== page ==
Starting Five: Mid-Major Coaches Who Could Be in Line for Bigger Jobs 

Tod Kowalczyk, ToledoKowalczyk has taken a team that was 4-28 in his first season and turned it into one that boasts a 20-3 record overall and an 8-2 mark in the MAC. Toledo is vying for its first NCAA tournament berth since 1980.

Saul Phillips, North Dakota State—Phillips is having his best season since 2008-09, when he led the Bison to a 26-7 record and a berth in the NCAA tournament. North Dakota State is 18-6 overall and 7-2 in the Summit League.

Donnie Tyndall, Southern Miss—At 21-3 overall and 8-1 in league play, Tyndall’s squad sits atop the Conference USA standings along with UTEP. A year ago the Golden Eagles went 27-10 and reached the NIT quarterfinals in Tyndall’s first season.

Brian Wardle, Wisconsin-Green Bay—The Phoenix are 19-5 overall and 9-2 in the Horizon League under Wardle, who was an assistant under Tom Crean at Marquette. A victory or two in the NCAA tournament would help his cause. 

Michael White, Louisiana Tech—White won 45 games in his first two seasons in Ruston and captured a share of the 2012-13 WAC title. This year his squad is 20-5 overall and 8-2 in league play, a half-game behind UTEP and Southern Miss (both 8-1).


A Dozen Words On My Top 12 Teams

  1. Florida—Billy Donovan’s Gators are playing better than any team in the country.
  2. Syracuse—I want to see the Orange become better at dominating lesser opponents.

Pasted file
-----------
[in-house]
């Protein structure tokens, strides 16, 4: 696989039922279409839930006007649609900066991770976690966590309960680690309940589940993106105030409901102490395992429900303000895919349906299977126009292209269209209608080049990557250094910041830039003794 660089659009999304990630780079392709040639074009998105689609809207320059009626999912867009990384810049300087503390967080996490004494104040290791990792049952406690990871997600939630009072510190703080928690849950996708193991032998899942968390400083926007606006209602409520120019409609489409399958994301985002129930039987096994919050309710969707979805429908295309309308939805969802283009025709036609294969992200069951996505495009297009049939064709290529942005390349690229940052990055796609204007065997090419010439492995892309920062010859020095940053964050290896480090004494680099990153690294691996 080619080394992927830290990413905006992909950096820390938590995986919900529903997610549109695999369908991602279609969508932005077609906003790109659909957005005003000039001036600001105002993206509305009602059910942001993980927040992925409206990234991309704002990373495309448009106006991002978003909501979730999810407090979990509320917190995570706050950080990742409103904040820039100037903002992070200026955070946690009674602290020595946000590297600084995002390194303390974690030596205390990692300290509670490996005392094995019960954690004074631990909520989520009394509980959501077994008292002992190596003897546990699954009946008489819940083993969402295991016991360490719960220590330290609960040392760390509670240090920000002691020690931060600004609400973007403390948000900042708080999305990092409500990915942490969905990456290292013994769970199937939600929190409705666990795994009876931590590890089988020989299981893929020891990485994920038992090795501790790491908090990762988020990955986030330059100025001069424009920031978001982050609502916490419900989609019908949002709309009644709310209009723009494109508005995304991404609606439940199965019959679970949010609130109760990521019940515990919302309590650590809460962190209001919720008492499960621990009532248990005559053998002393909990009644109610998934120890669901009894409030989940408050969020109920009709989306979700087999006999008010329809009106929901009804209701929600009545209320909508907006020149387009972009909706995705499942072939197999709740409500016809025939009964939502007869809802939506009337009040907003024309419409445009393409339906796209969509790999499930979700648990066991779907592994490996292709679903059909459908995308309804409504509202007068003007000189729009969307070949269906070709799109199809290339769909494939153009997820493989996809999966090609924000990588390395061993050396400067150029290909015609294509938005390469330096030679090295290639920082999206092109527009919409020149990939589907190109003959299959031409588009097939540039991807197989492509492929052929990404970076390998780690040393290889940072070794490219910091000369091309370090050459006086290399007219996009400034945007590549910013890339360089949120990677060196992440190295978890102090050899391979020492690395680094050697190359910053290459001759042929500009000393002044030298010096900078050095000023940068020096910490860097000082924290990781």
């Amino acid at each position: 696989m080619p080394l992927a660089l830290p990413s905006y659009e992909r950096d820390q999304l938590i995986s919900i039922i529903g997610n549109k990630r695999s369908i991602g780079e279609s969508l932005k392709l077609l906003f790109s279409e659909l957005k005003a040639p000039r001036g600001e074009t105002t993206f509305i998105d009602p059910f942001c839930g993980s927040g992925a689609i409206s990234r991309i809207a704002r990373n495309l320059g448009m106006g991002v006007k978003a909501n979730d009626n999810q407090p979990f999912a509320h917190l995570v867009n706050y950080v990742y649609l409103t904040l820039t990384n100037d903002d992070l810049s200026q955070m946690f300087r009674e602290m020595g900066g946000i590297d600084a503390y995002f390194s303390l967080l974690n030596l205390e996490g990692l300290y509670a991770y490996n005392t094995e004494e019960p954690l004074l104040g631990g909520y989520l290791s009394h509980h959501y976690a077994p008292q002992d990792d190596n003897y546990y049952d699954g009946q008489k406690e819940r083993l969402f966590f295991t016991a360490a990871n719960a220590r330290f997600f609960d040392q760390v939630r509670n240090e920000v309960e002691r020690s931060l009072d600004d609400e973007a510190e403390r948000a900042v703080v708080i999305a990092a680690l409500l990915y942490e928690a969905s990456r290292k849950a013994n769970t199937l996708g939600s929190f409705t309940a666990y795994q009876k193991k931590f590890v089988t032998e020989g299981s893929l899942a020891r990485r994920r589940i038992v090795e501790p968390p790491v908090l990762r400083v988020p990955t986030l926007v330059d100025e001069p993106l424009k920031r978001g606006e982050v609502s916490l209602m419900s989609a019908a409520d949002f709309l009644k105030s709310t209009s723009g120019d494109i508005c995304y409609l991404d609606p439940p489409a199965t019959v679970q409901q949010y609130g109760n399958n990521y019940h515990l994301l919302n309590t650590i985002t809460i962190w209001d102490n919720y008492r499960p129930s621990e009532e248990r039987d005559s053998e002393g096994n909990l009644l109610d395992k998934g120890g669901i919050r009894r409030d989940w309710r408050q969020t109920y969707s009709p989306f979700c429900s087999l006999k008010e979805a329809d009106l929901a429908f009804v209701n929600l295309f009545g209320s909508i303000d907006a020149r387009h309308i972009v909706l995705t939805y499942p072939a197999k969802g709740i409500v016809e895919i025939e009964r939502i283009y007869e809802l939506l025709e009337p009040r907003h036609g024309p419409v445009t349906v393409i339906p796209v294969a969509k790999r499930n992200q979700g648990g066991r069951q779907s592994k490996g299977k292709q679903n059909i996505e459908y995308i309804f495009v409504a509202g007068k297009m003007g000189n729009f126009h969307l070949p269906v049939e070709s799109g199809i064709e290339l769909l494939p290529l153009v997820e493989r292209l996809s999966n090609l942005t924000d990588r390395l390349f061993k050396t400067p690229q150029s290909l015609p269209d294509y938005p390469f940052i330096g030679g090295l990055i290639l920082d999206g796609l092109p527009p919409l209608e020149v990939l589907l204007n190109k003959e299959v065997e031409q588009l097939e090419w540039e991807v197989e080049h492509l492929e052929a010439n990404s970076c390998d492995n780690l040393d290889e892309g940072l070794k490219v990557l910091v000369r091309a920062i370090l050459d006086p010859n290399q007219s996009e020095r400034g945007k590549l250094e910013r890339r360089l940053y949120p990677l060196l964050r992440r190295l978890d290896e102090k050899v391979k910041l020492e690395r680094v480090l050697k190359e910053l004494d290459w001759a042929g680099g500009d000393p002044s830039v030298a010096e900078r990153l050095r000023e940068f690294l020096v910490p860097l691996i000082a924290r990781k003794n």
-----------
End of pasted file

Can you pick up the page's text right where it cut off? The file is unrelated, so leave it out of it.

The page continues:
3. Wichita StateTekele Cotton is the most underappreciated member of this Shockers team.
  4. Duke—The Blue Devils boast one of the most efficient offenses in basketball.
  5. Arizona—Can’t see the Wildcats winning six straight NCAA games without Brandon Ashley.
  6. Michigan—Tuesday’s road win at Ohio State was huge for the surging Wolverines.
  7. Villanova—The Wildcats’ highly anticipated rematch with Creighton is this Sunday in Omaha.
  8. Kansas—Uh-oh. Bill Self says standout center Joel Embiid is “banged up.”
  9. Michigan State—The Spartans are an NCAA title contender if they ever get healthy.
  10. San Diego State—Tuesday’s loss to Wyoming takes some of the shine off the Aztecs.
  11. Kentucky—The Wildcats’ biggest game to date is Saturday against Florida in Lexington.
  12. Virginia—Tony Bennett’s Cavaliers have a legitimate chance to win the ACC title.


Rapid Fire

Plastic surgery scheduled: Rupp Arena

Please, don’t touch: Cameron Indoor Stadium

Give him a raise: Bruce Weber, Kansas State

Give him the boot: Oliver Purnell, DePaul

Overrated: Marcus Smart, Oklahoma State

Underrated: Terran Petteway, Nebraska

Figuring it out: St. John’s, West Virginia

Floundering: Baylor, Oregon

Desperate for wins: Missouri, Georgetown

Best major conference: Big 12

Worst major conference: SEC

Surprisingly good major conference: American Athletic

National Coach of the Year (if the season ended today): Rick Barnes, Texas

National Player of the Year (if the season ended today): Doug McDermott, Creighton

National Freshman of the Year (if the season ended today): Jabari Parker, Duke


Pit Stops

Texas Chili Parlor, Austin—After being turned away by the long Sunday afternoon wait at Moonshine a few weeks ago, my buddy Gary Bedore and I ended up at the Texas Chili Parlor just a few miles away from the University of Texas campus.

Wise choice.

We started with a heaping bowl of chips and a few ramekins of queso. As much as I liked the cheese dip, the salsa that accompanied it was even better. Always the simpleton, Bedore opted for the bacon cheeseburger despite my urging him to order the Texican (a burger with refried beans, crushed Fritos, cheese, green chiles and mayo). He said his food was tremendous, though, and it certainly looked that way from across the table.